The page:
Amur trout (Brachymystax savinovi)

Amur trout are found in only a few Mongolian streams. These thick-bodied, golden fish sport deep-black spots and are extremely aggressive. Amur trout are colored like brown trout and built like cutthroats. They average 18 to 22 inches. However, like lenok, some stretch past 28 inches.

Taimen this large, especially in the Taimen Sanctuary, are rare, but possible.

Winter arrives quickly in northern Mongolia. When chasing taimen you’ll fish by raft during day, and warm up in gers at night. Ice in the guides can be maddening, but it’s all worth it when an angler tails their quarry.

Mongolia is sandwiched between southern Siberia and northern China, and its very name is associated with remoteness and isolation. The country is still recovering from the collapse of the Soviet empire, but Mongolia adopted a new constitution in 1992 and is now a genuine, multi-party democracy. Its economy is burgeoning and it is a relatively safe place to visit. Its mother tongue is Khalk Mongol; English is spoken little outside Ulaanbataar. Outside of the city the population retains a nomadic lifestyle, living in large, round tents called gers. Its classic and most productive taimen rivers are located in northern Mongolia and are accessed by fixed-wing or helicopter from Ulaanbataar. Mongolia is, I believe, one of the most beautiful countries on earth, and is the most sparsely populated independent nation in the world. It has everything—a wonderland of jagged mountains, endless rolling steppe, wild deserts, thick forests and crystal-clear water. Eagles, bears, wolves, ibex and horses roam free.


Due to violent changes in weather and temperature you should use the layering system to cover all eventualities. Capilene and Smartwool undergarments make sense as a base layer. Additional layers add warmth, with synthetics or down preferred. You’ll need a quality rain jacket to keep the rain, snow, sleet and wind at bay. A good stocking hat and fingerless mittens make sense on cold days. High-quality chest waders and wading boots are required. Polarizing glasses are key, too; occasionally you can spot taimen and other species. Both Spey and single-hand rods are useful when fishing Mongolia. This isn’t a do-it-yourself trip, so we’ll leave specific rod, reel, line, leader and fly suggestions to your hosts, Mongolia River Outfitters or one of the other entities serving Mongolia, including Sweetwater Travel Company.

The Game

Taimen fishing is much like going for steelhead; it involves repeatedly swinging flies for many hours waiting for that moment of adrenaline. When a large taimen takes your fly, it is as exciting as anything possible in freshwater fly-fishing, something you’ll never forget. With Mongolia River Outfitters we floated down a stunningly beautiful river casting skating surface flies to structure. Occasionally we sight-fished to taimen, lenok, Amur trout and, less frequently, to Amur pike. Our guides were excellent and hugely likeable, and Khander and her crew raced downstream ahead of us and set up camp in time for arrival each evening, where we were greeted with cold beer, good red wine and excellent food.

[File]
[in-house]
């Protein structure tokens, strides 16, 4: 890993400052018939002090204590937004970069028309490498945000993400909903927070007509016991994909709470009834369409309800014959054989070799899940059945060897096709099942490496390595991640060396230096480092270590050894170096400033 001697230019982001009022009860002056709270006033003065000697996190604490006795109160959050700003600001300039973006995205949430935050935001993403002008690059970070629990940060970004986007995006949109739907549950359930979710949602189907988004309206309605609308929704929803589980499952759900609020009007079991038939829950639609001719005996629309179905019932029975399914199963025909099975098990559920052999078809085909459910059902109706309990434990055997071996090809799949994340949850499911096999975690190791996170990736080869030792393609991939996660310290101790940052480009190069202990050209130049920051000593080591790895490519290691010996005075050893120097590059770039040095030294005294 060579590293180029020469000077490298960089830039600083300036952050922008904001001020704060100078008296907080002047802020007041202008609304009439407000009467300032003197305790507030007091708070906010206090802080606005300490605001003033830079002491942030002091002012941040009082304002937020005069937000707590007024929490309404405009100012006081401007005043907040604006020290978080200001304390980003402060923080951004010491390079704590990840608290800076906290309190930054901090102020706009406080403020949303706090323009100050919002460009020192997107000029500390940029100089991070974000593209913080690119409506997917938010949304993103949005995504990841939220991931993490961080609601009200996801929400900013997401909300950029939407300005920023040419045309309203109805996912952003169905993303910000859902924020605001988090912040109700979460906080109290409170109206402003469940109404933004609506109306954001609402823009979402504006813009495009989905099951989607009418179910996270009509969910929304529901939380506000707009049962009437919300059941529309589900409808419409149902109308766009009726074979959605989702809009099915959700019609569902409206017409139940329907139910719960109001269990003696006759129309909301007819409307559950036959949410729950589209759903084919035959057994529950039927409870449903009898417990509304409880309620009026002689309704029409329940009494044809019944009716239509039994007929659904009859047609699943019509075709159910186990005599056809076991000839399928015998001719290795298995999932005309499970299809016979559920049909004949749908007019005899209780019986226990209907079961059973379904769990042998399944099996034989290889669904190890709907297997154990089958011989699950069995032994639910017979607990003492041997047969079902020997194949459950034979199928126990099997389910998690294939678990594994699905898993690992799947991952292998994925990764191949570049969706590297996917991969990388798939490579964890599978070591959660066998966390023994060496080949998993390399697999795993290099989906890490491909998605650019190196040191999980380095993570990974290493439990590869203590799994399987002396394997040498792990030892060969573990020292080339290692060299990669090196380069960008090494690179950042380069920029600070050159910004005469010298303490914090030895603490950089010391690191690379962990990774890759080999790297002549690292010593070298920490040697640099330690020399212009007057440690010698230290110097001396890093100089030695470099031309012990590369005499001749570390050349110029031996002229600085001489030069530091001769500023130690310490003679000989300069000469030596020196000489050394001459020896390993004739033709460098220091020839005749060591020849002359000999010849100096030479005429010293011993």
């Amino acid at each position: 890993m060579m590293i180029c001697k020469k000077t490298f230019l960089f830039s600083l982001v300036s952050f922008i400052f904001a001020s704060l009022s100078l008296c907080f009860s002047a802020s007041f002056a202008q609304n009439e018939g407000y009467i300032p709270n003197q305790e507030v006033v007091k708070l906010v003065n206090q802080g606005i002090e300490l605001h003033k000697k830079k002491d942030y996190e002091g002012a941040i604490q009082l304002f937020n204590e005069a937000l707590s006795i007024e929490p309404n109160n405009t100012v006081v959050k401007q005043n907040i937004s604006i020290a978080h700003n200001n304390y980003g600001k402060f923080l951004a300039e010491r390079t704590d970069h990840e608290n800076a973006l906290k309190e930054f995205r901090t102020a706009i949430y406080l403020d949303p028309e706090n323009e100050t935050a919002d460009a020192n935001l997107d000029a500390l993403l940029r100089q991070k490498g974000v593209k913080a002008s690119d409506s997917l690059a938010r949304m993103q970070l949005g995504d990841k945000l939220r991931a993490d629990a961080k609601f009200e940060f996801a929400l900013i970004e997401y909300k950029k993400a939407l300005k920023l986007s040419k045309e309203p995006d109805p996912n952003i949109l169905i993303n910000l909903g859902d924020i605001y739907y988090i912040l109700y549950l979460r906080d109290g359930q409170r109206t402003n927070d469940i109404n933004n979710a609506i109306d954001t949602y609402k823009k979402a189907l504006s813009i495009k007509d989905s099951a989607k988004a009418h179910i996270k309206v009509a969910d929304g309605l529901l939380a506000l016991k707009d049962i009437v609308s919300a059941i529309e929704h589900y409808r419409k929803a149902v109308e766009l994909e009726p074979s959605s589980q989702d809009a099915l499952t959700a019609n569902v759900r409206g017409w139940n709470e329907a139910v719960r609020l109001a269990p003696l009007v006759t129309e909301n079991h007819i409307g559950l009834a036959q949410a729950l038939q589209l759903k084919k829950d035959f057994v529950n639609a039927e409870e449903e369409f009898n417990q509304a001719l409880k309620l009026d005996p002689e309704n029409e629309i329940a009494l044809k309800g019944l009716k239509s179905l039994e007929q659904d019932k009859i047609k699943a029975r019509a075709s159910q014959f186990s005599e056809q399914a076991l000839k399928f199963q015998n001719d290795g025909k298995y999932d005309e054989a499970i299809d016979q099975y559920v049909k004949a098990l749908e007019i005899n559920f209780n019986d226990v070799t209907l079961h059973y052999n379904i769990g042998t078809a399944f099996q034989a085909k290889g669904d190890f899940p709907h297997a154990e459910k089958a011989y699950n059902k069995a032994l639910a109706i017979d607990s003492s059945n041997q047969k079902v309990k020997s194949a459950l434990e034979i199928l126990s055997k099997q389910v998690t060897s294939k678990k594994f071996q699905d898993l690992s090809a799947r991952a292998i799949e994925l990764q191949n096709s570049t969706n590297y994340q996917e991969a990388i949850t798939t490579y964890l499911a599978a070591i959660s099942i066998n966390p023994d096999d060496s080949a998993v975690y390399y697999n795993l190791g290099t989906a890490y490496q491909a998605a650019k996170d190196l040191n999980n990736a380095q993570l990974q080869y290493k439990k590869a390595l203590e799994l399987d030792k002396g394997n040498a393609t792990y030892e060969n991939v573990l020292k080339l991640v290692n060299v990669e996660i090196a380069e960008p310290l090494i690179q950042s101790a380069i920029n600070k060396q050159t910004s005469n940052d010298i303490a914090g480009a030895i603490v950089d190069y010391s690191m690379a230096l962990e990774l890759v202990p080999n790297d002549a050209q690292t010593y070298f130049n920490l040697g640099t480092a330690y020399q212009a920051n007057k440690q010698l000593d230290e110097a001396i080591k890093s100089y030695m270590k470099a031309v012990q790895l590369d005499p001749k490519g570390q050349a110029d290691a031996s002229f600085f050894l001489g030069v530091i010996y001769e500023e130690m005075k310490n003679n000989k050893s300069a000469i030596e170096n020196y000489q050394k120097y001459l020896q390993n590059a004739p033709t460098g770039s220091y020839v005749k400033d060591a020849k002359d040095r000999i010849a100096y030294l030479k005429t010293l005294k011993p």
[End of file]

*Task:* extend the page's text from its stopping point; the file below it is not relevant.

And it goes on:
Mark Johnstad runs Mongolia River Outfitters and worked diligently with six county governments to create the 200-square-mile Taimen Sanctuary, where anglers adhere to strict fly-fishing-only and catch-and-release policies. In addition, within the preserve use of treble hooks and motorboats is prohibited. Further protections include no introduction of hatchery fish; no commercial forestry; no mining; and no permanent tourism facilities. When fishing with MRO, you float the rivers of northeastern Mongolia in rafts and set up new camps each night. These trips offer shots at lots of taimen, although slightly smaller on average than elsewhere. In addition, MRO accesses a tremendous lenok fishery, and they offer regular encounters with Amur pike and the occasional Amur trout. Learn more about their operation at

Dan and Pat Vermillion run Sweetwater Travel Company and are pioneers of fly-fishing for taimen in Mongolia. In addition, working with Buddhist communities, the World Bank and American non-profits, they created the Mongolian Taimen Conservation Fund, which protects fisheries in the Eg/Urr watershed. When fishing with Sweetwater you’ll stay at fixed camps and fish for very large taimen, although you’ll likely have fewer shots than you might when fishing with MRO. In addition to giant taimen, Sweetwater accesses a great lenok fishery, with some nice-size fish to be had. Check out more on Sweetwater at

Required Reading

Before heading to an exotic place it makes sense to learn about its history and culture. Here are a few titles worth reading before you head to taimen country:

Modern Mongolia: From Khans to Commissars to Capitalists, by Morris Rossabi

Eagles Dream: Searching for legends in wild Mongolia, by Stephen Bodio

Lonely Planet Mongolia, by Michael Kohn